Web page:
Between 1972 and 1975, Prime Minister Sheikh Mujibur Rahman and the ruling Awami League (AL) adopted a parliamentary form of government, but pursued a command economy. Domestically, Bangladesh relied on a strong public sector and promoted a policy of nationalization to rebuild itself after the destruction of the war. The AL, which had been the main advocate of independence, became the dominant party. The foreign policy of the new state focused on close political and economic relations with India and the Soviet Union. The regime advocated a secular nationalist ideology and promoted a Bengali nationalism that emphasized the common historical and cultural background of all Bengalis, including those in the neighboring Indian state of West Bengal.

The military coup of August 1975 and the assassination of Mujibur Rahman resulted in a radical shift at both the domestic and international levels. The military government under General Ziaur Rahman (1975 – 1981) promoted Bangladesh’s relations with the industrialized nations of the West, with the People’s Republic of China and with the oil-rich Gulf countries. The new regime opened up the economy to foreign investment and announced an export-oriented policy in the 1980s. General Ziaur Rahman founded his own political platform in 1978 called the Bangladesh Nationalist Party (BNP). The BNP became the main competitor to the AL. The BNP emphasized a separate Bangladeshi identity and promoted a religious concept of nationalism that emphasized differences with the Bengali speaking community in India. In 1977, Islam was incorporated into the previously secular constitution for the first time. In May 1981, Ziaur Rahman was killed in Chittagong. An attempted transition to civilian rule failed, and in March 1982, General Ershad took power. With the creation of the Jatiya Party (JP) in January 1986, Ershad founded a vehicle for his own political ambitions. In 1988, a new constitutional amendment made Islam the state religion of Bangladesh. Ershad benefited from the personal rivalries between Sheikh Hasina (AL) and Khaleda Zia (BNP). During his rule, the role of the military in public institutions was strengthened. The era of military governance ended in December 1990, after a popular uprising.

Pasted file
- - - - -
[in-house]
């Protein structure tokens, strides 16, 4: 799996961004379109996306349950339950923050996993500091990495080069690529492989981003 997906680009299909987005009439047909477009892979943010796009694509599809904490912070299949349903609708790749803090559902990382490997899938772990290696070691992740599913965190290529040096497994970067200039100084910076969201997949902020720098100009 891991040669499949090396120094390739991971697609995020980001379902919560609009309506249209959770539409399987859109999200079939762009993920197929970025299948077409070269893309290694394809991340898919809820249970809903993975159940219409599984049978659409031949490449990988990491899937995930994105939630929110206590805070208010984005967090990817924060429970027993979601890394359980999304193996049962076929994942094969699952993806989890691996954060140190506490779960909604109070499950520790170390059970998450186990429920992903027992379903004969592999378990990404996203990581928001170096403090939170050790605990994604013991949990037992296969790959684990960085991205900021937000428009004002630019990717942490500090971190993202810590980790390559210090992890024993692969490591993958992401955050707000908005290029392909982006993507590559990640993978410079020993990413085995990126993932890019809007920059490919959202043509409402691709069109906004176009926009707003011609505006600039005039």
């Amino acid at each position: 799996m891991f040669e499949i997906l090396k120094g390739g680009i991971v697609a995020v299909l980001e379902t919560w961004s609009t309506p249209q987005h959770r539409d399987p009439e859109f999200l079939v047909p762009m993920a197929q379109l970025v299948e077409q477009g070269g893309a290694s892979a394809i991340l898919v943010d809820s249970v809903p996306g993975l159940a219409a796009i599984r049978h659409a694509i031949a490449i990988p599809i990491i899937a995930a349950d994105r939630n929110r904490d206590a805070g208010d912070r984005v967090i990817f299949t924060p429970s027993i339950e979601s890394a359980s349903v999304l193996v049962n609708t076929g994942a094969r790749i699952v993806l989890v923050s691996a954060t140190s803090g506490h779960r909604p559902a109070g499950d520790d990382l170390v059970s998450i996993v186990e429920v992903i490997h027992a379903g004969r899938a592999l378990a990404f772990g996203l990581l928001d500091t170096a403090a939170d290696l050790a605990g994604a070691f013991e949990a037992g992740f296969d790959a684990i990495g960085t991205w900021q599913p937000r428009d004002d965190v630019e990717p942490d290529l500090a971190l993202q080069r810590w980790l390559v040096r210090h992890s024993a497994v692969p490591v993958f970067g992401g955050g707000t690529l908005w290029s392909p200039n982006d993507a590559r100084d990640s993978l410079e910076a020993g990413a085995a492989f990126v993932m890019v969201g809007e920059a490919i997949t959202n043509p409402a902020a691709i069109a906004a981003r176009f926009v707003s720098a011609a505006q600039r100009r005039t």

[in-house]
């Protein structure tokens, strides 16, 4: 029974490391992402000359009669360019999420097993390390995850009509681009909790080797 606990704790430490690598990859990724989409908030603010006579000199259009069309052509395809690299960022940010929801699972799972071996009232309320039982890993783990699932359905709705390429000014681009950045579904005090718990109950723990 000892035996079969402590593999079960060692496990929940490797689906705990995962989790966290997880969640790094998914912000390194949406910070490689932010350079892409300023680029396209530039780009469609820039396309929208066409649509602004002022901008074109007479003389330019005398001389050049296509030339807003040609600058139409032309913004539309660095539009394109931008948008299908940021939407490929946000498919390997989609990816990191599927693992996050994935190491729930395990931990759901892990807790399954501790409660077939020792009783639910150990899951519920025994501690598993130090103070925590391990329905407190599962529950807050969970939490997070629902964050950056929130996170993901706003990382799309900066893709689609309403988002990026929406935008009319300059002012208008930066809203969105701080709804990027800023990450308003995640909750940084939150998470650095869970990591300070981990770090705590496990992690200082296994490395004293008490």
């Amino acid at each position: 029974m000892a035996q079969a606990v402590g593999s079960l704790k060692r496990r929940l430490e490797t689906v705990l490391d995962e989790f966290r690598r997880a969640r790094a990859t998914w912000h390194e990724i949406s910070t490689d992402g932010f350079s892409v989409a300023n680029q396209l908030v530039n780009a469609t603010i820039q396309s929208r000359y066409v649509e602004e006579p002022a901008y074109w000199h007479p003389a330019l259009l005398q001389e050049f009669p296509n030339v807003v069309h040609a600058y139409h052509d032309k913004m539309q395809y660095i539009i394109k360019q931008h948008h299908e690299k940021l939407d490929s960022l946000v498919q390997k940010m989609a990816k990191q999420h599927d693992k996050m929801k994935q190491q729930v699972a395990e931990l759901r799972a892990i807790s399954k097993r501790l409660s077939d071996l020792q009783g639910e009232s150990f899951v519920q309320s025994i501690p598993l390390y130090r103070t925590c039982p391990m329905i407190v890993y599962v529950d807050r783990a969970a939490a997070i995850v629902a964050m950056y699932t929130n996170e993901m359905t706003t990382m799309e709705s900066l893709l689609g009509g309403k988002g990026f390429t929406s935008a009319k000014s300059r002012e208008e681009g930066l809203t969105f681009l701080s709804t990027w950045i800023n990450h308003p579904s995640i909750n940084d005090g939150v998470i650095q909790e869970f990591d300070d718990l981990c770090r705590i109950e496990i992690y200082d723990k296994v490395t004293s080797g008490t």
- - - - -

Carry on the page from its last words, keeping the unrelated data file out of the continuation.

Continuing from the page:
The elections of February 1991 brought the BNP back to power under the leadership of Khaleda Zia. Power alternated between the BNP and the AL in elections held between 1991 and 2006, with the rigged elections of spring 1996 serving as a conspicuous dark spot. However, the AL was elected to power following a further poll in June 1996. The election of October 2001 brought another change of government, turning power over to the BNP and coalition partners that included religio-political parties such as the Jamaat-i-Islami (JI). Parties which favor an admixture of religion and politics have gained strength and influence since 1978. Islamist militant groups proliferated in the late 1990s and the early 2000s. In late 2006, the country plunged into chaos as the outgoing government and the opposition parties failed to reach agreement on various issues, including who should lead the interim government an election was held.

Street agitation, violence and months of uncertainty led to the appointment of a military-backed technocratic caretaker regime in January 2007, under a constitutional provision enacted in 1996. The government attempted to reform institutions and a political culture which had caused uncertainty, corruption and acrimony during the 15 years of democracy. In the election held in December 2008, the AL emerged victorious with an unprecedented majority in parliament.

Bangladesh has experienced steady economic growth since the 1980s, and has made remarkable progress according to various social indicators such as the reduction of population growth and child mortality, and an increase in gender parity in primary education, to name but a few. Widespread corruption, patronage and the misallocation of resources have kept the country from making a more significant developmental leap.

Transformation Status

 

I. Democracy

1 | Stateness